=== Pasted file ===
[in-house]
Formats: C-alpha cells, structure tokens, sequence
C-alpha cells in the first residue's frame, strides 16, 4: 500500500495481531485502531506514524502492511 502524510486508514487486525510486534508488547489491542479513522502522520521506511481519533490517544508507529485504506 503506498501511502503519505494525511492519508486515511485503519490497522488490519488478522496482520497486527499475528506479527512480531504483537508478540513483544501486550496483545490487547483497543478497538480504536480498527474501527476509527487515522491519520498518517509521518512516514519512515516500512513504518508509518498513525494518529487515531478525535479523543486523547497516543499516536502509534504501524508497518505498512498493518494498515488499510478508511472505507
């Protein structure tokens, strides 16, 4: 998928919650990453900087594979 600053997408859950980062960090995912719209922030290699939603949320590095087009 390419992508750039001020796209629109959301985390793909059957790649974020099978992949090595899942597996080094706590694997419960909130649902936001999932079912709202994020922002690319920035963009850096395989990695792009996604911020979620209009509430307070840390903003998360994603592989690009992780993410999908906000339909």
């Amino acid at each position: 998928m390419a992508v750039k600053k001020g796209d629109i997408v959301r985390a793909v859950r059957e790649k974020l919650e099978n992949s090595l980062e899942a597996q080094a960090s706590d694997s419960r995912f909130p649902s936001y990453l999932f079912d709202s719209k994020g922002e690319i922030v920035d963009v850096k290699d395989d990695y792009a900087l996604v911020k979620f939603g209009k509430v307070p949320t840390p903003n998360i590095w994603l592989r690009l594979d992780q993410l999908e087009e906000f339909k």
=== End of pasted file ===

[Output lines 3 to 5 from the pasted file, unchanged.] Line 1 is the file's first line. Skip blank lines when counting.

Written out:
C-alpha cells in the first residue's frame, strides 16, 4: 500500500495481531485502531506514524502492511 502524510486508514487486525510486534508488547489491542479513522502522520521506511481519533490517544508507529485504506 503506498501511502503519505494525511492519508486515511485503519490497522488490519488478522496482520497486527499475528506479527512480531504483537508478540513483544501486550496483545490487547483497543478497538480504536480498527474501527476509527487515522491519520498518517509521518512516514519512515516500512513504518508509518498513525494518529487515531478525535479523543486523547497516543499516536502509534504501524508497518505498512498493518494498515488499510478508511472505507
């Protein structure tokens, strides 16, 4: 998928919650990453900087594979 600053997408859950980062960090995912719209922030290699939603949320590095087009 390419992508750039001020796209629109959301985390793909059957790649974020099978992949090595899942597996080094706590694997419960909130649902936001999932079912709202994020922002690319920035963009850096395989990695792009996604911020979620209009509430307070840390903003998360994603592989690009992780993410999908906000339909």
């Amino acid at each position: 998928m390419a992508v750039k600053k001020g796209d629109i997408v959301r985390a793909v859950r059957e790649k974020l919650e099978n992949s090595l980062e899942a597996q080094a960090s706590d694997s419960r995912f909130p649902s936001y990453l999932f079912d709202s719209k994020g922002e690319i922030v920035d963009v850096k290699d395989d990695y792009a900087l996604v911020k979620f939603g209009k509430v307070p949320t840390p903003n998360i590095w994603l592989r690009l594979d992780q993410l999908e087009e906000f339909k």